Sarah Coleman: How long can you sit?
For the Steamboat Pilot & Today
Go ahead — try it. When was the last time you sat, just sat, with no phone, no computer, no book, no child, no podcast, no to-do list, etc. You get the picture?
I recently heard about this challenge and, boy, is it hard. We search for something to do at all times, trying to maximize our time, multitask and fit it all in. We feel efficient and successful if we can squeeze one last email out while we wait for a friend, book an appointment waiting in line, or cross something off our to-do list while talking with a colleague.
Sure, all of that is great to crush out a few things but to what sacrifice?
Like all things, this is a practice. Try doing nothing — just sitting and being — for a few minutes to start. Then see if you can add time as you progress.
This is the true essence of being present and mindful. Oftentimes, our own minds can be such a huge distraction, yet we add in more with all the “stuff” around us.
Sitting and being calm and present can help declutter the mind and turn one’s attention to the things that really matter. What is coming up for you?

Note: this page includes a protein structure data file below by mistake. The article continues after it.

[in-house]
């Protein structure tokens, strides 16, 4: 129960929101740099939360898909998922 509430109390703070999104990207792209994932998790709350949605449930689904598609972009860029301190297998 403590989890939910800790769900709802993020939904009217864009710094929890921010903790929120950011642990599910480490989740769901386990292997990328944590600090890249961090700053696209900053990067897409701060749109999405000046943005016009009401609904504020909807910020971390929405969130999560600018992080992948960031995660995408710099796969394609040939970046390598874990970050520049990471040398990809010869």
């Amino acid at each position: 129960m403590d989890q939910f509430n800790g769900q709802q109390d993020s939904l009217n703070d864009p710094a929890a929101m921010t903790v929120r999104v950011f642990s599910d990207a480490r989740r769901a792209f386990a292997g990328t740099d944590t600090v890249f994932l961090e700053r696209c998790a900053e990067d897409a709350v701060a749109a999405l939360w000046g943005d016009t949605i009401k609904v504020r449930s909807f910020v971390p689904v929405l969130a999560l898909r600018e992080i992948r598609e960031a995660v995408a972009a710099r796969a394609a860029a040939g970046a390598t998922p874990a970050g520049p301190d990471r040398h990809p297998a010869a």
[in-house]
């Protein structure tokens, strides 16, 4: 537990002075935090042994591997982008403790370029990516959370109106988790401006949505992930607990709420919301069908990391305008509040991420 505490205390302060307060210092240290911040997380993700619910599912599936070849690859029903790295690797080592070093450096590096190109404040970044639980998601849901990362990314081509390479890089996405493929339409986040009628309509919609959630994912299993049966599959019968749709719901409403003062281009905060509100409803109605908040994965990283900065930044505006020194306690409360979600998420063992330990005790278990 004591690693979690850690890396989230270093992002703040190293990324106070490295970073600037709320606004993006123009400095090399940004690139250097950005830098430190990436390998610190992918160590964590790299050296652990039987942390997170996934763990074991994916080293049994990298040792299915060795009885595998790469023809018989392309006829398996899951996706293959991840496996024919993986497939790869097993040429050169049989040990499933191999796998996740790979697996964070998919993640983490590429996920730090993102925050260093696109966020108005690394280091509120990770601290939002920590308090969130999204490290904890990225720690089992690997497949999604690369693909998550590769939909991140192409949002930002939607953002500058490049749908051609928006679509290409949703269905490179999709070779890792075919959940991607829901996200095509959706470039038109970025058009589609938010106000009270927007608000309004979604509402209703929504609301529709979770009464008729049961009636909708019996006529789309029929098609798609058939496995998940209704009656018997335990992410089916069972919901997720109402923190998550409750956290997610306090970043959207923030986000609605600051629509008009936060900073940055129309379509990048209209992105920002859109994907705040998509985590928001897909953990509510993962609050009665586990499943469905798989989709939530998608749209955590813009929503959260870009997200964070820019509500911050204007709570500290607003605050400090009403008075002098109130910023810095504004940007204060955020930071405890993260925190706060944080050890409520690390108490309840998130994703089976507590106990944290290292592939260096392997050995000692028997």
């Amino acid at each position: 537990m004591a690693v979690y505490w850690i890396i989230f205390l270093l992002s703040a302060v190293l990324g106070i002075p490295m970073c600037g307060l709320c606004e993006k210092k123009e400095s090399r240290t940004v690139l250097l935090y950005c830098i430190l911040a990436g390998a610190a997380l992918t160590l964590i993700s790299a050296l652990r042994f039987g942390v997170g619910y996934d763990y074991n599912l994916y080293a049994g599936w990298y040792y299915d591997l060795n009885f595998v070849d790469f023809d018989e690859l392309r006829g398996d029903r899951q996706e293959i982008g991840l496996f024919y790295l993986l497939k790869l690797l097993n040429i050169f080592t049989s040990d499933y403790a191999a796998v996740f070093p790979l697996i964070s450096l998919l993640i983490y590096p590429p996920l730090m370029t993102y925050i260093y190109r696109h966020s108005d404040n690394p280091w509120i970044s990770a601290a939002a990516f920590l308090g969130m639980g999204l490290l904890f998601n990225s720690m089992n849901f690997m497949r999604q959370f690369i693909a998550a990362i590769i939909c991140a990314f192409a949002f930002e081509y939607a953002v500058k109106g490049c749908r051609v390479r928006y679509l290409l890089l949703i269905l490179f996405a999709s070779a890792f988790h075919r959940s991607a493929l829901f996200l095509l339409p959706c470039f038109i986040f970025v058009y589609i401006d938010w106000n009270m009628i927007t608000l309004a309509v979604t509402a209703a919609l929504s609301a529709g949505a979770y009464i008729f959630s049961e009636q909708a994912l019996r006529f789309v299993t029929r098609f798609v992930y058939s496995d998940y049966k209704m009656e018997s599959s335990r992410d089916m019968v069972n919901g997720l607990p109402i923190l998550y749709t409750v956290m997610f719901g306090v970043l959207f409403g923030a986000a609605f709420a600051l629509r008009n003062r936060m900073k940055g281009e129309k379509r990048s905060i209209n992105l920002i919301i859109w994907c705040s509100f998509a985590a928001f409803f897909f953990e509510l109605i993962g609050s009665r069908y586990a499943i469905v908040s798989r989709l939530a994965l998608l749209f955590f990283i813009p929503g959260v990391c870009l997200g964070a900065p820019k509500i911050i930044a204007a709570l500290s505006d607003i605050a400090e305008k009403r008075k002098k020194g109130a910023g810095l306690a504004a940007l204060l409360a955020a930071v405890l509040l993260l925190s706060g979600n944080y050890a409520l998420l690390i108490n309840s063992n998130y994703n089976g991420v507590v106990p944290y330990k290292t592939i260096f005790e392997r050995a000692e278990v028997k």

Here are a few tips for just sitting (or being):
• Sit in a hammock — take in what’s around you, let it all soak in.
• Sit in the sun with your eyes closed — feel the sun on your face, take a few deep breaths.
• Leave your phone the next time you do anything. How does this feel?
• No music, no podcast on your next dog walk.
• Sit still for five minutes a few mornings every week and see what comes up for you.
• Try the five-senses meditation — five things you can see, four things you can hear, three things you can feel, two things you can smell and one thing you can taste.
• Movement can also help the sitting process in the beginning. Create a few small movements (yoga) to travel through to simplify the mind.
What else — tell us?
Remember that these are just suggestions, and you can get creative to find some time to just sit and be with you. Let me know how it goes. Happy summertime — get outside and do something cool.
Sarah Coleman is a wellness and recovery coach at Foundry Treatment Center Steamboat Springs, a fitness fanatic, a personal trainer, a CrossFitter, a food connoisseur at Bitchin Kitchin and an outdoor enthusiast everywhere.
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